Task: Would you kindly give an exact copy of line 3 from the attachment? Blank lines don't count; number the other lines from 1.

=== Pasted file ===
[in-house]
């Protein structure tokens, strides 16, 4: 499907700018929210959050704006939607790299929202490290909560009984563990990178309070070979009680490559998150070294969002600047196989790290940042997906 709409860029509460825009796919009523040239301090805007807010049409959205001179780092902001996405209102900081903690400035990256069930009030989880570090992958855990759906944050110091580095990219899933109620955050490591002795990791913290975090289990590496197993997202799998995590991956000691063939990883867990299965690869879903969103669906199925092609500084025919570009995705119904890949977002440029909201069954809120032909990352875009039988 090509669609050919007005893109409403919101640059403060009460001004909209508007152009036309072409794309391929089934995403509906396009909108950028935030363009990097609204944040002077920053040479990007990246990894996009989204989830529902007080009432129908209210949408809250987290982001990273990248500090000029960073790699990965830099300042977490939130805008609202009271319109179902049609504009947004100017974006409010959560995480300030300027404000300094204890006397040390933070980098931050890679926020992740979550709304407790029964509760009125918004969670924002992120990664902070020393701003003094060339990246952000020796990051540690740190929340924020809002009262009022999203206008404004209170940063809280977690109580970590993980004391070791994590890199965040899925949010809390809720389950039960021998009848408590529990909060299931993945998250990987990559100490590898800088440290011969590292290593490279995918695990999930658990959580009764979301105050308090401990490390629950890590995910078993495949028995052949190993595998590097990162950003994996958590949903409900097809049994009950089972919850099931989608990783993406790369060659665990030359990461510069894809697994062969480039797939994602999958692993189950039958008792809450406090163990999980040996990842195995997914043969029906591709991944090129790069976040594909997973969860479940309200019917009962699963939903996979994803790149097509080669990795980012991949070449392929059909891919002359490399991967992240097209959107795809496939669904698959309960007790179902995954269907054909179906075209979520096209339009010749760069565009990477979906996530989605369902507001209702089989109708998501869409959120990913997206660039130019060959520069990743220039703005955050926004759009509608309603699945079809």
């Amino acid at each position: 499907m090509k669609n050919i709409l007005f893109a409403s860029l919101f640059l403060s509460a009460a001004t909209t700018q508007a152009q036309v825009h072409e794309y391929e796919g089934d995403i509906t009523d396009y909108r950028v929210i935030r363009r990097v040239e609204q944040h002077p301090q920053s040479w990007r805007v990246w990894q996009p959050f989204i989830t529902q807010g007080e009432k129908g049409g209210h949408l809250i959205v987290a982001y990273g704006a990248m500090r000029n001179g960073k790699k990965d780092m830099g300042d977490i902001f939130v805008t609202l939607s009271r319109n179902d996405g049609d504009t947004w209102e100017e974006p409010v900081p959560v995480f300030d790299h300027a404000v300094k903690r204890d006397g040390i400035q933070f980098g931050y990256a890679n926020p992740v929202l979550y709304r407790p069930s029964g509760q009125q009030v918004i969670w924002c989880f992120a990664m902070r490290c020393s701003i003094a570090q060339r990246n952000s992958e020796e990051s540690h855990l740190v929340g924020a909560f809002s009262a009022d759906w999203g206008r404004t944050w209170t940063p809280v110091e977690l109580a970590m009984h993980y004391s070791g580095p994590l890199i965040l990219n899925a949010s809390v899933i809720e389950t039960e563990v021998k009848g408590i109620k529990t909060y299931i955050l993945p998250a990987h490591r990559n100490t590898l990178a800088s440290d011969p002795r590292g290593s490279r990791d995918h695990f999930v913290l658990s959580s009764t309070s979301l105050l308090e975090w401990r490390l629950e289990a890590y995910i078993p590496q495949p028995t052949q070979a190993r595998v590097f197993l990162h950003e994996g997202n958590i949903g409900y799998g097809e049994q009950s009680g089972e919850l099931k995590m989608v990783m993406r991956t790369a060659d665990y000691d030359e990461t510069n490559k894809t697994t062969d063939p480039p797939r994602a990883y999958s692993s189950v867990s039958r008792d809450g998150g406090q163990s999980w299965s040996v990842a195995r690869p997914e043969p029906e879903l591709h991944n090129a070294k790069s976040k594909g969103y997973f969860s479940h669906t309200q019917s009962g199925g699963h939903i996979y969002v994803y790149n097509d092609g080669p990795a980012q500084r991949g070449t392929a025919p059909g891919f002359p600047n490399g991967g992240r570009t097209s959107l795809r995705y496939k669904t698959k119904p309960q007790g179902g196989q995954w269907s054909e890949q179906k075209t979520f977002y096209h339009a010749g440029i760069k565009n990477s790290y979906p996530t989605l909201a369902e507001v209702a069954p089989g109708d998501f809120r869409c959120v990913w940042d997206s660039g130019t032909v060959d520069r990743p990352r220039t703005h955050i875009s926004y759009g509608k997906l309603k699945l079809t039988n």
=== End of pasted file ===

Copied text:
């Amino acid at each position: 499907m090509k669609n050919i709409l007005f893109a409403s860029l919101f640059l403060s509460a009460a001004t909209t700018q508007a152009q036309v825009h072409e794309y391929e796919g089934d995403i509906t009523d396009y909108r950028v929210i935030r363009r990097v040239e609204q944040h002077p301090q920053s040479w990007r805007v990246w990894q996009p959050f989204i989830t529902q807010g007080e009432k129908g049409g209210h949408l809250i959205v987290a982001y990273g704006a990248m500090r000029n001179g960073k790699k990965d780092m830099g300042d977490i902001f939130v805008t609202l939607s009271r319109n179902d996405g049609d504009t947004w209102e100017e974006p409010v900081p959560v995480f300030d790299h300027a404000v300094k903690r204890d006397g040390i400035q933070f980098g931050y990256a890679n926020p992740v929202l979550y709304r407790p069930s029964g509760q009125q009030v918004i969670w924002c989880f992120a990664m902070r490290c020393s701003i003094a570090q060339r990246n952000s992958e020796e990051s540690h855990l740190v929340g924020a909560f809002s009262a009022d759906w999203g206008r404004t944050w209170t940063p809280v110091e977690l109580a970590m009984h993980y004391s070791g580095p994590l890199i965040l990219n899925a949010s809390v899933i809720e389950t039960e563990v021998k009848g408590i109620k529990t909060y299931i955050l993945p998250a990987h490591r990559n100490t590898l990178a800088s440290d011969p002795r590292g290593s490279r990791d995918h695990f999930v913290l658990s959580s009764t309070s979301l105050l308090e975090w401990r490390l629950e289990a890590y995910i078993p590496q495949p028995t052949q070979a190993r595998v590097f197993l990162h950003e994996g997202n958590i949903g409900y799998g097809e049994q009950s009680g089972e919850l099931k995590m989608v990783m993406r991956t790369a060659d665990y000691d030359e990461t510069n490559k894809t697994t062969d063939p480039p797939r994602a990883y999958s692993s189950v867990s039958r008792d809450g998150g406090q163990s999980w299965s040996v990842a195995r690869p997914e043969p029906e879903l591709h991944n090129a070294k790069s976040k594909g969103y997973f969860s479940h669906t309200q019917s009962g199925g699963h939903i996979y969002v994803y790149n097509d092609g080669p990795a980012q500084r991949g070449t392929a025919p059909g891919f002359p600047n490399g991967g992240r570009t097209s959107l795809r995705y496939k669904t698959k119904p309960q007790g179902g196989q995954w269907s054909e890949q179906k075209t979520f977002y096209h339009a010749g440029i760069k565009n990477s790290y979906p996530t989605l909201a369902e507001v209702a069954p089989g109708d998501f809120r869409c959120v990913w940042d997206s660039g130019t032909v060959d520069r990743p990352r220039t703005h955050i875009s926004y759009g509608k997906l309603k699945l079809t039988n």